Intel, Deep Learning Analytics and In-Q-Tel Discuss the Deep Learning Revolution at Jan. 31 Titans
On Jan. 31, more than 400 members of the region’s technology community gathered to discuss the promises and pitfalls of deep learning at NVTC’s Titans event featuring Intel’s Chief Data Scientist, Public Sector, Americas Melvin Greer and Deep Learning Analytics’ Managing Partner and Data Scientist Dr. John Kaufhold. Dr. Ravi Pappu, Chief Architect of In-Q-Tel, moderated.
Kicking off the event, Dr. Pappu shared the history of deep learning and described how it is becoming more accessible for businesses of all types. He highlighted enablers of deep learning, such as algorithms, data, hardware and talent, as well as pitfalls such as errors, bias and transparency.
Kaufhold and Greer emphasized how deep learning is enabling businesses across every sector to solve important problems more efficiently and more cost-effectively. Greer highlighted the importance of marrying the right algorithms, data and hardware to the problem a business is trying to solve. Kaufhold expressed his belief that, if you have the data, AI and deep learning can be applied to almost any problem to make the process cheaper or faster. The panel also highlighted some of the latest advancements being driven by deep learning, including personalized medicine, cyber intelligence, autonomous vehicles and speech recognition.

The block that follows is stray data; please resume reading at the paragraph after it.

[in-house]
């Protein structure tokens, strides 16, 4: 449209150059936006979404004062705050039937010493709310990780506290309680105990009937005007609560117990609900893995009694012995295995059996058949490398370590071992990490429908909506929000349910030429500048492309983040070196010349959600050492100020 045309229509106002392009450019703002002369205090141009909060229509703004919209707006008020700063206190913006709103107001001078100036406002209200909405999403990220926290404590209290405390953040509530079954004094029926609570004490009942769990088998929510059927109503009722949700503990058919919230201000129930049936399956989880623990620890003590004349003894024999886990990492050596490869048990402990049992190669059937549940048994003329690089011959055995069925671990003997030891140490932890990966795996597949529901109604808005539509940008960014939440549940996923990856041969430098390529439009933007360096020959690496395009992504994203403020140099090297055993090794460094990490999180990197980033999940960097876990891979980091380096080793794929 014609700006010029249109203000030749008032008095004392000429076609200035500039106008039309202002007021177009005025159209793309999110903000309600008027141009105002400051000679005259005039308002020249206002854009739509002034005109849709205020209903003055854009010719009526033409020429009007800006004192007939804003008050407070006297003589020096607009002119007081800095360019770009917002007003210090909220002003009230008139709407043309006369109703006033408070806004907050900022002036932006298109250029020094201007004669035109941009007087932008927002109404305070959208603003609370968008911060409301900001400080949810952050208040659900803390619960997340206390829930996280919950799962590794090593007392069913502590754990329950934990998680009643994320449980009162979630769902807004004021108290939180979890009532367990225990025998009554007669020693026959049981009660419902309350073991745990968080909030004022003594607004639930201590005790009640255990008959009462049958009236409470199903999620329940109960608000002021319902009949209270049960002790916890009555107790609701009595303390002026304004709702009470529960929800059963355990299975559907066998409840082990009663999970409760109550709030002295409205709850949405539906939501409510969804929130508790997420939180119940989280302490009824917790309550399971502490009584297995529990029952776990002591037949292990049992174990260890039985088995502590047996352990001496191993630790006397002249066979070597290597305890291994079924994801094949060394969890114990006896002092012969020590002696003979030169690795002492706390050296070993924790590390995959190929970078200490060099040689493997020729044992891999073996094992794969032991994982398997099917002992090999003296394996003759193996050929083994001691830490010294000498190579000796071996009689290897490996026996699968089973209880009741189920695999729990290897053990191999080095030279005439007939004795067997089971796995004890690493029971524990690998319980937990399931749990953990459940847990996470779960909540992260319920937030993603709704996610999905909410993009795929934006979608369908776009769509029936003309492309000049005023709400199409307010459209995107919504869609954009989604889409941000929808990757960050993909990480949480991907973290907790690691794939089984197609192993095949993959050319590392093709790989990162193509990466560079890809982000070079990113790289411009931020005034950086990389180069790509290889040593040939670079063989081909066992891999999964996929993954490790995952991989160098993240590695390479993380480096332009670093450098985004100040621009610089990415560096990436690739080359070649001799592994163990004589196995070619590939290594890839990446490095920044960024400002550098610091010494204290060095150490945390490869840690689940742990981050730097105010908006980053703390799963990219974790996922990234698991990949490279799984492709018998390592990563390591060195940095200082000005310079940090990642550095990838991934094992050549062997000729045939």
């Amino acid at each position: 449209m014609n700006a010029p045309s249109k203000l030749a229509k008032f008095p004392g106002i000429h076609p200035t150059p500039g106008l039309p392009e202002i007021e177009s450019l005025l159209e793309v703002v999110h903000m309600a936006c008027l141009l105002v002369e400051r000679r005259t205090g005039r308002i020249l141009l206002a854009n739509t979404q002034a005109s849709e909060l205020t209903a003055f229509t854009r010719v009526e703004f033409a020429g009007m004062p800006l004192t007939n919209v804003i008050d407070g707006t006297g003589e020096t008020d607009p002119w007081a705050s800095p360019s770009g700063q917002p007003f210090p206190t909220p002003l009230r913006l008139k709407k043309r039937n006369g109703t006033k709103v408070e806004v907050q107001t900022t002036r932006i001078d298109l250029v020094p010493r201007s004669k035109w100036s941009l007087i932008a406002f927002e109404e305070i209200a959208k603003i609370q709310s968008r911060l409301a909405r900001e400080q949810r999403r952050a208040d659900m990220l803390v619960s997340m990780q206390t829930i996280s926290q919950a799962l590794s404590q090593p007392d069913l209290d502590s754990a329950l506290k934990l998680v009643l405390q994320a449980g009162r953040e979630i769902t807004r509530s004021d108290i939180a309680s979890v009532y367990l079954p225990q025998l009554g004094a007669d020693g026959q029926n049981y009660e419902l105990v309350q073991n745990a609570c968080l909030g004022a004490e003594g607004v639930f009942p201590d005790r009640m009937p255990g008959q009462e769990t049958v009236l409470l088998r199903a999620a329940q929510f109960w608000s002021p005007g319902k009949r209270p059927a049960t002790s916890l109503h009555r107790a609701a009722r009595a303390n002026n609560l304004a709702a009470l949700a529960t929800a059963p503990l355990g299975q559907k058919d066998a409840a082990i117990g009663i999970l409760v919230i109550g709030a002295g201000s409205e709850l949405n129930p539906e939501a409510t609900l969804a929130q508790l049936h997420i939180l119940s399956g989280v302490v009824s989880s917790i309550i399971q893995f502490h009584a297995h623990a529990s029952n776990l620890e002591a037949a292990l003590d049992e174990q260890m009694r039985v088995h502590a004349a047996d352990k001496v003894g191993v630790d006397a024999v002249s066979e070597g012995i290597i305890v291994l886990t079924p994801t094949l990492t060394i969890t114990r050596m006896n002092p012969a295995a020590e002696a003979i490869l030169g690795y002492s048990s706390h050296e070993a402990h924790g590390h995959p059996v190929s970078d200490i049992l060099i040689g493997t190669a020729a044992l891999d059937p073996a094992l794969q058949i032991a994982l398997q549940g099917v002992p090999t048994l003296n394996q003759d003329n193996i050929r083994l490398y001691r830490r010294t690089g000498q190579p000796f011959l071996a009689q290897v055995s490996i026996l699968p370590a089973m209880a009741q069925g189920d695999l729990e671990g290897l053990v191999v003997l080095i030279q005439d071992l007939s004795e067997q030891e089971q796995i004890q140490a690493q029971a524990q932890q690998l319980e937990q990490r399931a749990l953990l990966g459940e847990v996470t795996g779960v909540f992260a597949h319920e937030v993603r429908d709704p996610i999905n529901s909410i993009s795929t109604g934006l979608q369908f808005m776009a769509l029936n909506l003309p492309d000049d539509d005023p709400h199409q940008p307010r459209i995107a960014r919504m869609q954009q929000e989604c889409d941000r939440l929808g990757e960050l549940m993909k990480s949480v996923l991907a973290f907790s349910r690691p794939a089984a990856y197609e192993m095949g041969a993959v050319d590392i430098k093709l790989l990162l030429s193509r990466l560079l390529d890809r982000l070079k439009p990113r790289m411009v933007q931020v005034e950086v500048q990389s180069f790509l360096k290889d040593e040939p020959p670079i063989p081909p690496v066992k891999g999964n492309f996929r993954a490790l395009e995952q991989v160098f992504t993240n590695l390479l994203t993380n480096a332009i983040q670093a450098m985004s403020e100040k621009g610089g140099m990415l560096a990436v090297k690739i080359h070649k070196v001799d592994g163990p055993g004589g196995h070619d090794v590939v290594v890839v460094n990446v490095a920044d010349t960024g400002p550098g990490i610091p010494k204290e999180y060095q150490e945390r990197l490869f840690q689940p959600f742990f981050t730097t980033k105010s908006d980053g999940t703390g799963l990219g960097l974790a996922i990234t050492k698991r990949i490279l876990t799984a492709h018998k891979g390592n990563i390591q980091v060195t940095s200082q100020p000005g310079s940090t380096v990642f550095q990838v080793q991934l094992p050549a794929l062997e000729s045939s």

From left: Intel’s Dr. Ravi Pappu, Deep Learning Analytics’ Dr. John Kaufhold and Intel’s Melvin Greer participated in a panel on deep learning at NVTC’s Jan. 31 Titans event.
The panelists pinpointed some of the impediments that exist today in harnessing the full power of deep learning. Kaufhold expressed his belief that talent and data are the critical gatekeepers for successful applications. Greer agreed that having clean data that is appropriately labeled is crucial and can be the heavy lifting in any deep learning effort. Greer also noted the legal, ethical and societal challenges of deep learning. Both called attention to the widening data science talent gap, the slow adoption of advanced data science curriculum in higher education and how this is posing significant challenges to deep learning advancements and adoption.
During a question and answer session with the audience, panelists addressed concerns about efforts to develop standards in labeling metadata and how to improve trust in deep learning conclusions.